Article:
Problem Addressed

Low-cost sanitation is a critical issue in the per-urban and rural areas of Zambia where the necessary infrastructure is either poor or non-existent. WASAZA in association with its partner Bremen Overseas Research and Development Association (BORDA) have spearheaded biogas technology within Zambia. This technology provides communities and water organizations with an approach to improve sanitation throughout Zambia without the costs of extensive infrastructure. The technology not only manages waste but allows for energy production that can be used (among other things) to power stoves, thereby conserving the environment through reduced use of firewood and charcoal.

Innovative Approach

A priority for WASAZA is the sustainability of its programs beyond the implementation period. Inherent to the notion of sustainability is the understanding that the individuals, communities and key stakeholders involved in the programs want the interventions in their area, want to understand how they work, want to be involved in maintaining them, and feel strongly enough to share what they know with others. To this end, community participatory approaches (CPA) have been incorporated as a central part of every project within the program. CPA aims to include community and key stakeholders in every key decision to be made throughout the project. In addition, CPA aims to identify the key needs of the area, recruit community members and train them in ways of addressing those needs. This can include among other things health and hygiene education and menstrual health education adapted for cultural sensibilities.

WASAZA has also worked to develop a network of members, including private utility companies, NGOs, government ministries, etc., which they and the other members can leverage to strengthen their capacity in a greater variety of areas as needed. That is, WASAZA acts as a hub to link its membership together for mutual benefit and learning.

Program Solution

WASAZA, in partnership with BORDA, received funding to pilot an initial program PLOCSAN stage l (2012), that applied biogas technologies to improve sanitation in 4 pilot communities. This was extended through PLOCSAN stage ll (2014 - ) to: learn from Stage l; strengthen organizational and community capacity to scale up the program; and incorporate health and hygiene education.

PLOSCAN stage I involved: Introduction of Community Participatory Approach (CPA) process to the selected water utilities prior to the implementation of Plocsan projects, to ensure ownership and sustainability of the project; Design, construction and commissioning of 16 biogas digesters, which are connected to the sewer system and supply gas to households; Development of operation and maintenance manuals; as well as activities to support health and hygiene education.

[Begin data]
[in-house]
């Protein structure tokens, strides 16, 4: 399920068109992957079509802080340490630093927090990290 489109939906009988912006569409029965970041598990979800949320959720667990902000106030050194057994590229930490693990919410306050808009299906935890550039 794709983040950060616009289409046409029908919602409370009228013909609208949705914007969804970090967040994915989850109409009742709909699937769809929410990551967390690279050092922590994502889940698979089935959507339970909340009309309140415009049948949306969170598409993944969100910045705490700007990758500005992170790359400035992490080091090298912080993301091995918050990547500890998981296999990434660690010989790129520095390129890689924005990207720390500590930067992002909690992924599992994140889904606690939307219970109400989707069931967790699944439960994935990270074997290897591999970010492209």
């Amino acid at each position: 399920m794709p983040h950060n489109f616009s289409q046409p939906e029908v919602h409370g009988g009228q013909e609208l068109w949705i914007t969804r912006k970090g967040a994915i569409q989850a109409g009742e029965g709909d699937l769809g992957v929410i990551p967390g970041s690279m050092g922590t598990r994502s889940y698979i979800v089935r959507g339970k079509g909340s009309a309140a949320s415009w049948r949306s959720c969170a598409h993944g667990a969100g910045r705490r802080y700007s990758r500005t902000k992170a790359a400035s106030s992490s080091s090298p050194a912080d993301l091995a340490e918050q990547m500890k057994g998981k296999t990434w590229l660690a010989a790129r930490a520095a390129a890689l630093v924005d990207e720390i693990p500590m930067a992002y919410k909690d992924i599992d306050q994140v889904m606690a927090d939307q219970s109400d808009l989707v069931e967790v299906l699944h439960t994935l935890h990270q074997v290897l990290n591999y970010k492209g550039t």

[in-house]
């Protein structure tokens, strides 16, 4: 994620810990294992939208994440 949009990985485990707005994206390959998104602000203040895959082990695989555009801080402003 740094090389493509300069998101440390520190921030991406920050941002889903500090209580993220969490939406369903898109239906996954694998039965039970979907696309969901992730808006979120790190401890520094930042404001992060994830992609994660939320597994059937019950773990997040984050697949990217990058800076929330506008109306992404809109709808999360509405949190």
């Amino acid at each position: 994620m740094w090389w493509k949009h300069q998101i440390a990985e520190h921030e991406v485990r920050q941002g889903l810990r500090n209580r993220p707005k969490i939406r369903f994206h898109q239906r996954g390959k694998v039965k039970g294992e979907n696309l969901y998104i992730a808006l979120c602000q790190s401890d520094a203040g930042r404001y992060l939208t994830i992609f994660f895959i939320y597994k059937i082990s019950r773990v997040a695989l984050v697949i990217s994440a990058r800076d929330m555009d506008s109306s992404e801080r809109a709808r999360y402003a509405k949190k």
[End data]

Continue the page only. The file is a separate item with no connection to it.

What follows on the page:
PLOCSAN stage ll has extended the work and learning from stage l: Conduct field appraisals; Develop technical informed choice catalogue; Training of CUs, Community leaders and Consultants in CPA process; Oversee implementation of CPA process; and activities to support health and hygiene education.

Bio-latrines are an innovative technology option involving placing a toilet with the drop hole above the inlet of a biogas digester. Inputs to the digester include excreta and any other organic waste (such as kitchen/garden waste or manure) whilst outputs include biogas, dried sludge and effluent water. The biogas produced through the anaerobic digestion of organic waste is captured in the digester, and then used as a replacement for conventional cooking fuels in nearby businesses or households. The process thus saves firewood and reduces the combustion of other fossil fuels, which might otherwise be used for cooking. It also negates the need for people (often women/children) to carry charcoal and firewood from the market to the home.

The digester, as a septic tank alternative, provides primary treatment of the wastewater, therefore reducing end-of-pipe treatment requirements. Valuable by-products (in addition to biogas) are also formed: the effluent can be used for watering gardens thus offsetting potable water requirements, and the dried sludge can be used or sold as soil conditioner. The bio latrine technology has a specific application where there is no piped water supply and no sewer. The technology provides potential for sustainability (via entrepreneurship: use/sales of biogas and soil conditioner, and use of effluent water) and replication (via spin-off bio latrine projects).

As education forms an important component of technology acceptance and ownership, a health and hygiene education (HHE) component was also been incorporated in the project, and health impact assessment (HIA) for monitoring, evaluation and learning.

Water and Sanitation Association of Zambia (WASAZA)

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Partners: Bremen Overseas Research and Development Association (BORDA)